Virginia Chang Kiraly got the nod, as did Rob Silano. Ms. Chang Kiraly, a community activist who volunteers with the Red Cross and Junior League, also put her time in supporting Measure L during last year's election.
Rob Silano, a national security analyst for the state running for the board for a second time following an unsuccessful campaign in 2005, said he also supports pension reform, although the Measure L crowd has taken issue with the depth of his devotion.
"He may have voted for it — we'll never know for sure," said Measure L stalwart Roy Thiele-Sardina. Although Mr. Silano has union support, he does not share the backing of those who led the successful campaign for Measure L — unlike Ms. Chang Kiraly.
Mr. Sardina said only Ms. Chang Kiraly worked for Measure L and has demonstrated a commitment to fiscal responsibility. "The grand jury report (on pension reform) she co-authored is the reason we began the fight."
Ms. Chang Kiraly attributed her eclectic mix of endorsements to being the only candidate to ask both sides their opinions on challenging issues like pension reform and believing there's common ground for solutions.
She said she told both the labor council and the firefighters union that she wasn't seeking their endorsement, "but that I did want to listen to their ideas and reaffirm where I stood on pensions and fiscal responsibility," she wrote in an email to the Almanac. "To my astonishment, both organizations endorsed me, which gave me pause. Considering my consistent position over the last 10 years regarding pensions, such as a two-tier system and increased contribution by employees, I didn't know whether I should take their endorsements."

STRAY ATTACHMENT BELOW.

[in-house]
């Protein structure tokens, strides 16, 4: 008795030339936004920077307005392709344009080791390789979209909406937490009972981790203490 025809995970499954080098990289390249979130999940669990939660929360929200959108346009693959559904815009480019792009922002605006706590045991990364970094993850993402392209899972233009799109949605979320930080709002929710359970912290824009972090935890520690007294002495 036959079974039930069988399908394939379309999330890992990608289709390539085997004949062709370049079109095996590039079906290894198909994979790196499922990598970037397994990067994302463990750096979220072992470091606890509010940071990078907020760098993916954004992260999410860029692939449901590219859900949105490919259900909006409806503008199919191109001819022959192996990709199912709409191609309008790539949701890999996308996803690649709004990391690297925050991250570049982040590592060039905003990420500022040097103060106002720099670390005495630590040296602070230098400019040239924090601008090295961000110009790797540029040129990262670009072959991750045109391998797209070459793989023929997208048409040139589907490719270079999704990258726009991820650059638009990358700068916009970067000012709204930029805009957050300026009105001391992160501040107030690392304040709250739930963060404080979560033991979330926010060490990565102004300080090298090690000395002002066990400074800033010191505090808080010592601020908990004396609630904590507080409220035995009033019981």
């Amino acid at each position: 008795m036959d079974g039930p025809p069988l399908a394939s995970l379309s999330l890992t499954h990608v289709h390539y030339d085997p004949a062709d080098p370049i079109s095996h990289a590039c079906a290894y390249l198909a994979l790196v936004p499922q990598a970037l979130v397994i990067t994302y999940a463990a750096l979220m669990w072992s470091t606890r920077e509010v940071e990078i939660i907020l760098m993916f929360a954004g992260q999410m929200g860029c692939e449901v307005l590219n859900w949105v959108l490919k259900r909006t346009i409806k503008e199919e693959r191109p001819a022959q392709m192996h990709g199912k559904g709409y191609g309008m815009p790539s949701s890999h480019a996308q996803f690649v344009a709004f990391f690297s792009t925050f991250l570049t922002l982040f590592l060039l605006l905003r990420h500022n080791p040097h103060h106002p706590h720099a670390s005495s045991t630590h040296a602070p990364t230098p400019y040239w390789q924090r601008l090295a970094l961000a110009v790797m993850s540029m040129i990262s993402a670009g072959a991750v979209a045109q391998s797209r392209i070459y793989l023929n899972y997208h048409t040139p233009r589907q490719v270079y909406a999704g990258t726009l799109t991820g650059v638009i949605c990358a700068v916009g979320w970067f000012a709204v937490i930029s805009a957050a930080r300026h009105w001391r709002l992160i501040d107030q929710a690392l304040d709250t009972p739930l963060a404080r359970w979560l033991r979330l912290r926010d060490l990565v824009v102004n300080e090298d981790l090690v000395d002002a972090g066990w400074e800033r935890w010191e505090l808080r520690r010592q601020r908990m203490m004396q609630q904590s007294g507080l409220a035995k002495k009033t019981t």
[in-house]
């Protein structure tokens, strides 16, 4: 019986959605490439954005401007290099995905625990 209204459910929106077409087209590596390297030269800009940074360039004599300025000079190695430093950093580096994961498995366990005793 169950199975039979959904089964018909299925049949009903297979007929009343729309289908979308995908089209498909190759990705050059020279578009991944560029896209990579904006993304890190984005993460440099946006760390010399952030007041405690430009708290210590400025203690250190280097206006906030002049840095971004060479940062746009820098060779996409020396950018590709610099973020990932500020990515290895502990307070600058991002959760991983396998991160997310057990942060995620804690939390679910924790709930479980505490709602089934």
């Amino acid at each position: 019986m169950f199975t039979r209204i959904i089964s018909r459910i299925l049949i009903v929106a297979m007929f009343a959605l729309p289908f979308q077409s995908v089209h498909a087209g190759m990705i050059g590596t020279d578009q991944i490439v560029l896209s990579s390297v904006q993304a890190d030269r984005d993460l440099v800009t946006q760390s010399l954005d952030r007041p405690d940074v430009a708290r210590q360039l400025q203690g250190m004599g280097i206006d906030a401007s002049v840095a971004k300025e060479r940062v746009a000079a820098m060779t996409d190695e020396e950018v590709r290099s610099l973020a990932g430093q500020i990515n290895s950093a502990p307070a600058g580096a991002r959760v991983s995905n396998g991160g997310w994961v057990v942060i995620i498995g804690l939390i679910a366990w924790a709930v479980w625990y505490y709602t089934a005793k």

The candidate emphasized that she declined all financial contributions from the unions.
Repeat candidate Steve Kennedy has been courting union endorsement for years. "You'd think that IBEW Local 617 would get around to endorsing one of their own members once in a while but it never hurts to have a candidate who is beholden to organized labor when the time comes to vote for a generous pay and benefits package for the firefighters," he said. "It might be a moot point because given the three year deadlock in negotiations, a vote for a new contract might not come up during their terms in office."
He said he'd probably ruined his chances to get the endorsement of the firefighters by proposing setting aside space, electrical outlets and storage inside a local station for a warming station and access to the communications pipe in the event of a 50-year flood in East Palo Alto.
Incumbent Bart Spencer didn't expect union support, given that his 12 years on the Menlo Park Fire Protection District Board has seen both benefit increases, but more lately, a deadlocked contract negotiation with the firefighters who want a larger pay raise than the board wants to give.
Union representative John Wurdinger offered insight into the endorsements. "Despite what some might think, we do not want elected officials who will simply 'vote our way' as some media outlets portray," he said." We want and need elected officials who are open to conversation and who will communicate with us on issues that we feel are important and then make rational, well informed decisions. There are members of our current fire board who have voted twice to not talk to their employees, this is flat out wrong. Both Virginia and Rob are open to input, this cannot be said of all of our existing board members."
Describing the fire district as "broken from years without sound leadership and proper management," he said the hope is that the endorsed candidates are able to help fix the organization before it's too late.